We hear frequent references to the Federal Reserve (“the Fed”) in the news, but the way it affects our lives seems a bit cloudy. So, let’s clear the air.

The Federal Reserve, our nation’s central bank, has a fair degree of independence, but it is directly accountable to Congress. Among its primary duties, is to oversee U.S. banking and financial services industries and establish U.S. monetary policy. Here are five ways the Fed impacts us.

#1 – Sets interest rates for mortgages & loans
One of the key monetary policy functions of the Federal Reserve’s Open Market Committee is to set the Federal Funds interest rate. This is a rate charged when banks borrow and lend funds from one another. That does not directly determine what banks and other institutions will charge for consumer loans like mortgages or auto financing, but it does have an indirect impact. If the Fed is lowering or raising interest rates, a similar trend is likely to follow for other types of borrowing.

#2 – Changes in your cost of living
One of the mandates of the Federal Reserve is to try to manage the inflation rate. The level of change in the cost of living from year to year can have a major impact on your bottom line. The Fed seeks to keep the annual inflation rate at 2 percent or less. It has generally succeeded in maintaining that level in recent years. But it structures monetary policy to respond to current economic conditions in order to keep the inflation rate in check.

#3 – The employment environment
Another of the Fed’s mandates is to maintain what is referred to as “full employment,” an environment where most who are seeking work can find it. The Fed tries to accomplish this by managing monetary policy to create favorable conditions so employers can hire more workers. This mandate has to be balanced with the desire to maintain a modest rate of inflation.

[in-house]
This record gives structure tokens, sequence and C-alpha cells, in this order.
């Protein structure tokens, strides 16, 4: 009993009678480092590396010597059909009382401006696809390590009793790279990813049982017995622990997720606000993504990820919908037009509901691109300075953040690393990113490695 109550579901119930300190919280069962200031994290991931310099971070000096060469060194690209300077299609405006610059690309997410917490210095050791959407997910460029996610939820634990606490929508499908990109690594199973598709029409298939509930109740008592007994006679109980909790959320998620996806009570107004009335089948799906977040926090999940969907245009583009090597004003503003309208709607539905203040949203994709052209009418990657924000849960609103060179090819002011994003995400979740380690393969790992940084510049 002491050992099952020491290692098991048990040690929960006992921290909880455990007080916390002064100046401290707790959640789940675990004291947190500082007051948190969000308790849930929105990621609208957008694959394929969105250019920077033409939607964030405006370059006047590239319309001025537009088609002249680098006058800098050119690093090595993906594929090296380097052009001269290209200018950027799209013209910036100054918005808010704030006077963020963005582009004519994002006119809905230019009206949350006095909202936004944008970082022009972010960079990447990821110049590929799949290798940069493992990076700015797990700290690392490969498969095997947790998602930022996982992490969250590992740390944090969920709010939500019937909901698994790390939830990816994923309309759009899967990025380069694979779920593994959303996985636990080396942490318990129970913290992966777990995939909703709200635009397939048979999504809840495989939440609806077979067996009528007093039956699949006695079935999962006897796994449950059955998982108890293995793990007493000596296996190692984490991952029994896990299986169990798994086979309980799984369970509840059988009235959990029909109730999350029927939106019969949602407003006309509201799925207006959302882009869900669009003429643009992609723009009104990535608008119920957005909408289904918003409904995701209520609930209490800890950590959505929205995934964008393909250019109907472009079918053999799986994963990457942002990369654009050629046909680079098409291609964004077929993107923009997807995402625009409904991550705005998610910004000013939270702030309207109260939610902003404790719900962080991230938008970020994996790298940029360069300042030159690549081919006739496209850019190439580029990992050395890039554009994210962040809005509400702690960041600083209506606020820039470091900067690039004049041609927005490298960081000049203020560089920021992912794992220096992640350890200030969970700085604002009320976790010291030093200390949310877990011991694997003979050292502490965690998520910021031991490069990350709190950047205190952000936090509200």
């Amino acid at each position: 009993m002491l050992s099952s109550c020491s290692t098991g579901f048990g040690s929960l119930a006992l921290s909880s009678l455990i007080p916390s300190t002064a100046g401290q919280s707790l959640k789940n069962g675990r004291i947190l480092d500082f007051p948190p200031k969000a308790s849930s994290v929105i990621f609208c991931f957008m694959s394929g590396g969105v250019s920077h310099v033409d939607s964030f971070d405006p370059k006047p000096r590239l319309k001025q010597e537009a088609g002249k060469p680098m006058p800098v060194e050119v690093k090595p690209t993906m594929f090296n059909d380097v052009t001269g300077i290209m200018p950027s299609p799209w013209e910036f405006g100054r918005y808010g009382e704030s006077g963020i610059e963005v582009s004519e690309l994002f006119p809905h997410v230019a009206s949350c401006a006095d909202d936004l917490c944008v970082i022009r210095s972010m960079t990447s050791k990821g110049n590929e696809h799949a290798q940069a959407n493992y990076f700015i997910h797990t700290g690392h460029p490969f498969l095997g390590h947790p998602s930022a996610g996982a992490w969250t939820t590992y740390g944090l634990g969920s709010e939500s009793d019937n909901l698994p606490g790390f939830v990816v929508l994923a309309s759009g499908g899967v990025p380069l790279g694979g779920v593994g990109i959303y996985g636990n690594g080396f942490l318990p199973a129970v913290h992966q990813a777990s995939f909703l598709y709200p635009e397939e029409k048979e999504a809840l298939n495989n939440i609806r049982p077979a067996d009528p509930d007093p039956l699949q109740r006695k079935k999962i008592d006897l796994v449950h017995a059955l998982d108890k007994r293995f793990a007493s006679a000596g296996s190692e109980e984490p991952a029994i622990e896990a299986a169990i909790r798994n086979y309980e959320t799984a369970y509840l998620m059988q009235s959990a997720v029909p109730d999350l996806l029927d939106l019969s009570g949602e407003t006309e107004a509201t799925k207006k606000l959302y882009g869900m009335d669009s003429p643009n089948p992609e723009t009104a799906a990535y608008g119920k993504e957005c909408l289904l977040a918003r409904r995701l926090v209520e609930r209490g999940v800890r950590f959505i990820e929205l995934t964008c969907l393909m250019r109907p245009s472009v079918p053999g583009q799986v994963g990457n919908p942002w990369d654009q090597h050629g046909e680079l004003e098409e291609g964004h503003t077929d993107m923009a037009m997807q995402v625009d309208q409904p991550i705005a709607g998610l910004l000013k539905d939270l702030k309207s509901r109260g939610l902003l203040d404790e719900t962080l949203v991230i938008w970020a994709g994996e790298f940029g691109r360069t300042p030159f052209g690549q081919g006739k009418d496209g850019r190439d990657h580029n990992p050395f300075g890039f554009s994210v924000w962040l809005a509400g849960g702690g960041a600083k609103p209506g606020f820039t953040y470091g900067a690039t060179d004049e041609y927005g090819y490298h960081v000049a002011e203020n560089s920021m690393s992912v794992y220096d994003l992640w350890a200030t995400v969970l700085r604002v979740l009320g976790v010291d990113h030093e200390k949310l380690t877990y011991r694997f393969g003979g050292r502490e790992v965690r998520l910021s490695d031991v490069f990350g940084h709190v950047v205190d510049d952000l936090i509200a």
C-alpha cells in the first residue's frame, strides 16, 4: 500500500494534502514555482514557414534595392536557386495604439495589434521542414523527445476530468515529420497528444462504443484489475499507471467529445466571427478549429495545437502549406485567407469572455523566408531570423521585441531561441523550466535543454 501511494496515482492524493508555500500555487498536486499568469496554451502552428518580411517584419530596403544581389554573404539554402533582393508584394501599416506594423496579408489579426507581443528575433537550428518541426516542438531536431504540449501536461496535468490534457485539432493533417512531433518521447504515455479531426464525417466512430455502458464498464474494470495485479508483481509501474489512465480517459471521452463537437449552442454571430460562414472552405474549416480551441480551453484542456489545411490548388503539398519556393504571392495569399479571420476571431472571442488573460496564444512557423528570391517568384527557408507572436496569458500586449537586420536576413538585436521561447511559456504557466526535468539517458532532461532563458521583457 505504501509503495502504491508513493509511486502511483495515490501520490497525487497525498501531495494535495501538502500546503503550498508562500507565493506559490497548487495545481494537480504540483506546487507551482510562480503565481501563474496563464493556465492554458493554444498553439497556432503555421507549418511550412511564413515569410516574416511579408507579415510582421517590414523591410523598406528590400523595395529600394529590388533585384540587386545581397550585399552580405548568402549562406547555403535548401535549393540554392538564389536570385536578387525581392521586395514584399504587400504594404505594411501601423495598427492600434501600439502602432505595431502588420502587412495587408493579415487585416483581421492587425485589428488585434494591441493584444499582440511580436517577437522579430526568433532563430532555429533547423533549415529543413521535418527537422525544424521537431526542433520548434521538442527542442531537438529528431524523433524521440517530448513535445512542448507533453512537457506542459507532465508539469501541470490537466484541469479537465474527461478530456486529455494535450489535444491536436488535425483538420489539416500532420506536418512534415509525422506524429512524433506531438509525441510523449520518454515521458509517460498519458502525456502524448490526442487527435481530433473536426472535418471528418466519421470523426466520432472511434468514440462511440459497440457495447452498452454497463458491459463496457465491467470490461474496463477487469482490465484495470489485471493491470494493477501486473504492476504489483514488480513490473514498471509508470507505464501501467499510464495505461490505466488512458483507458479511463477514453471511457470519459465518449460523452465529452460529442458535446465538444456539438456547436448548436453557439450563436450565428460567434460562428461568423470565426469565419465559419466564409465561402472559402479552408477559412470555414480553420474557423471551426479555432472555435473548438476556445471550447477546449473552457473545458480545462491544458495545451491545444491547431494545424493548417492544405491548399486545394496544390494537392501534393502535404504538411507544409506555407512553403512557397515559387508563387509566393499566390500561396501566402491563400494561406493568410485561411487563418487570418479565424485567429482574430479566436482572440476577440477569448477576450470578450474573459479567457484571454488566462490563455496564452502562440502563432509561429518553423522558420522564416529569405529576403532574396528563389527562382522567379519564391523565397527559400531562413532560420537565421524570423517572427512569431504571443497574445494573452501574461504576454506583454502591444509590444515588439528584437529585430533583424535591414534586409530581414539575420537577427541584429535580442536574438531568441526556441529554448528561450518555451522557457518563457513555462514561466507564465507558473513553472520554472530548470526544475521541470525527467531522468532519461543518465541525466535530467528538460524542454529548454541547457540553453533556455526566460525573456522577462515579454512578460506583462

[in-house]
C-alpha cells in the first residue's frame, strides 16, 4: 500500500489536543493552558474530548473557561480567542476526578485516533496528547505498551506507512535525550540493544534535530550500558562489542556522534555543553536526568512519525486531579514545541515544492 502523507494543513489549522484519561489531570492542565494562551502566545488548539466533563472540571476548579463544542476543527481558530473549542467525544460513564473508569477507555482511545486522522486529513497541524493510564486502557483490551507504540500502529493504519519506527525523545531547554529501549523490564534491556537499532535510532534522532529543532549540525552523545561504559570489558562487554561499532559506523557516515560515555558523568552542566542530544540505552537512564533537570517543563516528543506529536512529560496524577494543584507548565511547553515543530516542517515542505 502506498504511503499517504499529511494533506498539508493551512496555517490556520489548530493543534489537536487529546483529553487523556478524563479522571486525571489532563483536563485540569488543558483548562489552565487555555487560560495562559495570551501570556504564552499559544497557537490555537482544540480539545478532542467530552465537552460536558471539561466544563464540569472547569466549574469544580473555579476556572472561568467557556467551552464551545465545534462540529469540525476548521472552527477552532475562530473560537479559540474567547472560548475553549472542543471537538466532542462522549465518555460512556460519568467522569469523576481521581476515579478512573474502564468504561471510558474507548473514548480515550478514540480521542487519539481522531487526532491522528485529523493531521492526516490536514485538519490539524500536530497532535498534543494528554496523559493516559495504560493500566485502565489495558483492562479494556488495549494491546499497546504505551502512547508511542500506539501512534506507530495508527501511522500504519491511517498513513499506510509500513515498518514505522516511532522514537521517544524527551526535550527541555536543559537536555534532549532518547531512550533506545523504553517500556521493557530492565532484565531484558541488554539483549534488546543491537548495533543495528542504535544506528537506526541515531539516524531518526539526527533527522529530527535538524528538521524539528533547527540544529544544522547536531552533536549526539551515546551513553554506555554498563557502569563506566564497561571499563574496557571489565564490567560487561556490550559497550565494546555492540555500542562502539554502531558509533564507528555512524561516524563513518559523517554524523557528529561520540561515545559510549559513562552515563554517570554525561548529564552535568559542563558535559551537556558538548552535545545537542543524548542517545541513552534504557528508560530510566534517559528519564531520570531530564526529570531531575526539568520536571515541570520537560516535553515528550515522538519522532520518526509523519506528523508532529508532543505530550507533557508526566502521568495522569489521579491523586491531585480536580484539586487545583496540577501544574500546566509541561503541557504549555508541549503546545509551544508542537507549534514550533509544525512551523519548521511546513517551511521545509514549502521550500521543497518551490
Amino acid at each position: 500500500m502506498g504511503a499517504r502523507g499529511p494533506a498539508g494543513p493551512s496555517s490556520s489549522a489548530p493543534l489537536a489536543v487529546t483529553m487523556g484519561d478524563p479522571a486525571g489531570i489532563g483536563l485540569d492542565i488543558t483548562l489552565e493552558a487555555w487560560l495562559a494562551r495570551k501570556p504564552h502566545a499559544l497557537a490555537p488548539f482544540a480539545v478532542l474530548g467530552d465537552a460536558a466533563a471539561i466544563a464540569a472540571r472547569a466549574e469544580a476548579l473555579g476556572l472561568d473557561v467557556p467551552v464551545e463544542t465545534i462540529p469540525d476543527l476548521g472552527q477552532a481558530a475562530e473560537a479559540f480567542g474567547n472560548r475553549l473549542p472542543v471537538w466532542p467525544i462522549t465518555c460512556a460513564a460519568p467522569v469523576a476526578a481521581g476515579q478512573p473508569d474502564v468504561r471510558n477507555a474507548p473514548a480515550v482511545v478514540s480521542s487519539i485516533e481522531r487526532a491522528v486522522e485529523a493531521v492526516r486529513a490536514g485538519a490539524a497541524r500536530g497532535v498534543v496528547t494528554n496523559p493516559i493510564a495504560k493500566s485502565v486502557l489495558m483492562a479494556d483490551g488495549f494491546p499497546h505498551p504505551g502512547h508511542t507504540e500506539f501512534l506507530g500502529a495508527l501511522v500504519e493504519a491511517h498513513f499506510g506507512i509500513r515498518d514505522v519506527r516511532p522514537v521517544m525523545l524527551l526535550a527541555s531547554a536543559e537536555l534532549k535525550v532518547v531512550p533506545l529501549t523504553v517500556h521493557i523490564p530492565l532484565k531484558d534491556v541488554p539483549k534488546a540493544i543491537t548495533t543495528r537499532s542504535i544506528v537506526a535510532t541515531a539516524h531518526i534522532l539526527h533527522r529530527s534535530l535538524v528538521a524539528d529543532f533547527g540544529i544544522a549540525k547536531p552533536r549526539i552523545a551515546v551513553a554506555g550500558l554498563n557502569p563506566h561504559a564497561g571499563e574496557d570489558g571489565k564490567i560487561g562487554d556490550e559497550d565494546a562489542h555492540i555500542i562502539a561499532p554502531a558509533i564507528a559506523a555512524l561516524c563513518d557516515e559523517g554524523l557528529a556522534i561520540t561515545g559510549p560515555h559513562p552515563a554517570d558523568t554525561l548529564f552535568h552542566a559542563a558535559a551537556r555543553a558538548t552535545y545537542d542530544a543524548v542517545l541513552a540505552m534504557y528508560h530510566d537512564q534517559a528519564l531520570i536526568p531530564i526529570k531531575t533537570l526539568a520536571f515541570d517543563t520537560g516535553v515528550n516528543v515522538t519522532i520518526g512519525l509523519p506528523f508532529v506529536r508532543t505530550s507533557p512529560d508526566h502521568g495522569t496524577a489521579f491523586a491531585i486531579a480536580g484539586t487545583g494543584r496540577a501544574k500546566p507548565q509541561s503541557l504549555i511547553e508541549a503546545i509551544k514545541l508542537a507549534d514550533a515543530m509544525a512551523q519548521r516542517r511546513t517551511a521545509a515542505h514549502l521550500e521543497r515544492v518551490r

#4 – Short-term investment performance
Again, the Fed does not have any direct impact on investment markets, but its monetary policy stances, including interest rate policies, are closely watched, particularly by investment professionals. Stock and bond markets can fluctuate depending on expectations of Fed actions or specific policies it implements.

#5 – Earnings on bank savings
Banks will often adjust the rates they pay for Certificates of Deposit (CDs) or interest-bearing accounts based on the Fed’s interest rate policy. Yields will improve when the Fed is raising short-term interest rates, but decline if the Fed decides to cut rates.

To determine your financial position in light of the current state of the Fed’s policies, it may make sense to sit down with a financial advisor and review your portfolio.

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Michael W. K. Yee, CFP®, CFS®, CLTC, CRPC ®, is a Private Wealth Advisor, Certified Financial Planner ™ practitioner with Ameriprise Financial Services, Inc. in Honolulu, HI. He specializes in fee-based financial planning and asset management strategies and has been in practice for 32 years. Investment advisory products and services are made available through Ameriprise Financial Services, Inc., a registered investment adviser. Ameriprise Financial Services, Inc. Member FINRA and SIPC. ©2019 Ameriprise Financial, Inc. All rights reserved.